Quetiapine versus haloperidol in the treatment of delirium: a double-blind, randomized, controlled trial
Authors Maneeton B, Maneeton N, Srisurapanont M, Chittawatanarat K
Received 22 March 2013
Accepted for publication 28 May 2013
Published 24 July 2013 Volume 2013:7 Pages 657—667
Checked for plagiarism Yes
Review by Single anonymous peer review
Peer reviewer comments 3
Benchalak Maneeton,1 Narong Maneeton,1 Manit Srisurapanont,1 Kaweesak Chittawatanarat2
1Department of Psychiatry, 2Department of Surgery, Faculty of Medicine, Chiang Mai University, Chiang Mai, Thailand
Background: Atypical antipsychotic drugs may have low propensity to induce extrapyramidal side effects in delirious patients. This study aimed to compare the efficacy and tolerability between quetiapine and haloperidol in controlling delirious behavior.
Methods: A 7-day prospective, double-blind, randomized controlled trial was conducted from June 2009 to April 2011 in medically ill patients with delirium. Measures used for daily assessment included the Delirium Rating Scale-revised-98 (DRS-R-98) and total sleep time. The Clinical Global Impression, Improvement (CGI–I) and the Modified (nine-item) Simpson–Angus Scale were applied daily. The primary outcome was the DRS-R-98 severity scores. The data were analyzed on an intention-to-treat basis.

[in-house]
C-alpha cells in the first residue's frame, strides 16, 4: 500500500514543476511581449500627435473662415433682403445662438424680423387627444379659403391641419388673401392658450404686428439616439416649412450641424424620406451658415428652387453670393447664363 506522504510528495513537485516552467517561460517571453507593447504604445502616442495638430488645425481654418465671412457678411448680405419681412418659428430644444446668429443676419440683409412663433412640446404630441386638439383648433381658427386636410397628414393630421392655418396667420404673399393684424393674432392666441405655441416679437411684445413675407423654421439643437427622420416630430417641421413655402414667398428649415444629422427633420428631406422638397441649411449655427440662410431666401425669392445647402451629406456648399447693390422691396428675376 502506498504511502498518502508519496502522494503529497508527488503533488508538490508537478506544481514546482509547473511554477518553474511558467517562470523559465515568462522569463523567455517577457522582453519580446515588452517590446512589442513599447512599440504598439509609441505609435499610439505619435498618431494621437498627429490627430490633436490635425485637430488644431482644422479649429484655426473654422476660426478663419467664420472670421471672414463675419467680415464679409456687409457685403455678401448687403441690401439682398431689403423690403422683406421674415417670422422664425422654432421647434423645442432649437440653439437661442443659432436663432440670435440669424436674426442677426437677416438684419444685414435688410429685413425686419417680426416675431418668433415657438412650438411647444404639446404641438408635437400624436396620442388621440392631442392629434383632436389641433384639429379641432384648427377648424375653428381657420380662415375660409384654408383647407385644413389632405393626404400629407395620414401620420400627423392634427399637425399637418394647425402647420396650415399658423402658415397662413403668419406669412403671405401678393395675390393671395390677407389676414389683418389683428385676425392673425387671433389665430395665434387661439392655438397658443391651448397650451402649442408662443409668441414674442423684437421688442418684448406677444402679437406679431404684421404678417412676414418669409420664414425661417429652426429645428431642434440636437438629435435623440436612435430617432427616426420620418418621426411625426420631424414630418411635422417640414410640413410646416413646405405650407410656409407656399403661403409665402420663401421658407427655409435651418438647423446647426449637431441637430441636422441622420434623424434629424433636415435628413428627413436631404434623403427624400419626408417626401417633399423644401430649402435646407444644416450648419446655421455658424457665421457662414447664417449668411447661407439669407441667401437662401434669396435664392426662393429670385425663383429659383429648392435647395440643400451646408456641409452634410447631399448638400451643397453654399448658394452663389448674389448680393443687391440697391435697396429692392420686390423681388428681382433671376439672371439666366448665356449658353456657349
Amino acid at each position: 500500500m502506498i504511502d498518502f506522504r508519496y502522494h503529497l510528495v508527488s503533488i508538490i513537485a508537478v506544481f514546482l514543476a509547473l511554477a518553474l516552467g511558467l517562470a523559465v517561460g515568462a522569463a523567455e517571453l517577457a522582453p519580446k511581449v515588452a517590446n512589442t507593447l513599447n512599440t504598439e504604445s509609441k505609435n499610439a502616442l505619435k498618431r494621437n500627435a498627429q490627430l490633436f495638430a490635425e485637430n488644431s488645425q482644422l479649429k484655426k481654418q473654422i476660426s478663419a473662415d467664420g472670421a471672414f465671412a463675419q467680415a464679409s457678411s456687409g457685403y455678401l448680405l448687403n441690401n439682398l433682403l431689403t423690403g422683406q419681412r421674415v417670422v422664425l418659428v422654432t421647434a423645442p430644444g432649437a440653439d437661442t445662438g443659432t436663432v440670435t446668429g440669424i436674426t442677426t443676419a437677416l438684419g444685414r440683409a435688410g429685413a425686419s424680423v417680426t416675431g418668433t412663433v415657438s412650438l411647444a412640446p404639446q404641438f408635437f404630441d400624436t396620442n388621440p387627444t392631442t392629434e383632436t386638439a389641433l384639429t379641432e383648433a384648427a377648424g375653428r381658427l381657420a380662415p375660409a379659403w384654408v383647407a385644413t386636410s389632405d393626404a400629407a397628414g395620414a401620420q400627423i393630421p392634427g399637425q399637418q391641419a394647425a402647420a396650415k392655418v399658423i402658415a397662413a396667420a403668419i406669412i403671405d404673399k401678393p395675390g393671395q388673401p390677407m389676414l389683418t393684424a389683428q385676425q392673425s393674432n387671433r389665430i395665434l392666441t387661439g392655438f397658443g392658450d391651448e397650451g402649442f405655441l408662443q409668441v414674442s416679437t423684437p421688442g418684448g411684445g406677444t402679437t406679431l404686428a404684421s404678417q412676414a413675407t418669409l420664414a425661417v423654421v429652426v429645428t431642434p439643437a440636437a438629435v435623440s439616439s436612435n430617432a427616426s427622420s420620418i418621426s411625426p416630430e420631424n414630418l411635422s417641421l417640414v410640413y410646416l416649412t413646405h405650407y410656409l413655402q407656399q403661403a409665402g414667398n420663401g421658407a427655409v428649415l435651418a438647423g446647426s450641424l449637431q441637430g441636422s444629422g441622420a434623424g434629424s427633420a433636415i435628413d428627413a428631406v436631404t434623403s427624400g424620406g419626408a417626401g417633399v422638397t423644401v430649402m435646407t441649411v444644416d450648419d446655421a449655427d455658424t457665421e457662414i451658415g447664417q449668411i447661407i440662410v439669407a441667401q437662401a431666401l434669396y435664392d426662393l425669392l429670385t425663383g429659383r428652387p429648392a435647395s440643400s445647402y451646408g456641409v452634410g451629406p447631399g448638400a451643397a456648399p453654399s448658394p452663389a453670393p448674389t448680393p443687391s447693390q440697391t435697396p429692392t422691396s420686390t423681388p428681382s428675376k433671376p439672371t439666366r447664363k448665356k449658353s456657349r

Results: Fifty-two subjects (35 males and 17 females) were randomized to receive 25–100 mg/day of quetiapine (n = 24) or 0.5–2.0 mg/day of haloperidol (n = 28). Mean (standard deviation) doses of quetiapine and haloperidol were 67.6 (9.7) and 0.8 (0.3) mg/day, respectively. Over the trial period, means (standard deviation) of the DRS-R-98 severity scores were not significantly different between the quetiapine and haloperidol groups (-22.9 [6.9] versus -21.7 [6.7]; P = 0.59). The DRS-R-98 noncognitive and cognitive subscale scores were not significantly different. At end point, the response and remission rates, the total sleep time, and the Modified (nine-item) Simpson–Angus scores were also not significantly different between groups. Hypersomnia was common in the quetiapine-treated patients (33.3%), but not significantly higher than that in the haloperidol-treated group (21.4%).
Limitations: Patients were excluded if they were not able to take oral medications, and the sample size was small.
Conclusion: Low-dose quetiapine and haloperidol may be equally effective and safe for controlling delirium symptoms.
Clinical trials registration number: clinicaltrials.gov NCT00954603.
Keywords: delirium, quetiapine, haloperidol, extrapyramidal symptoms
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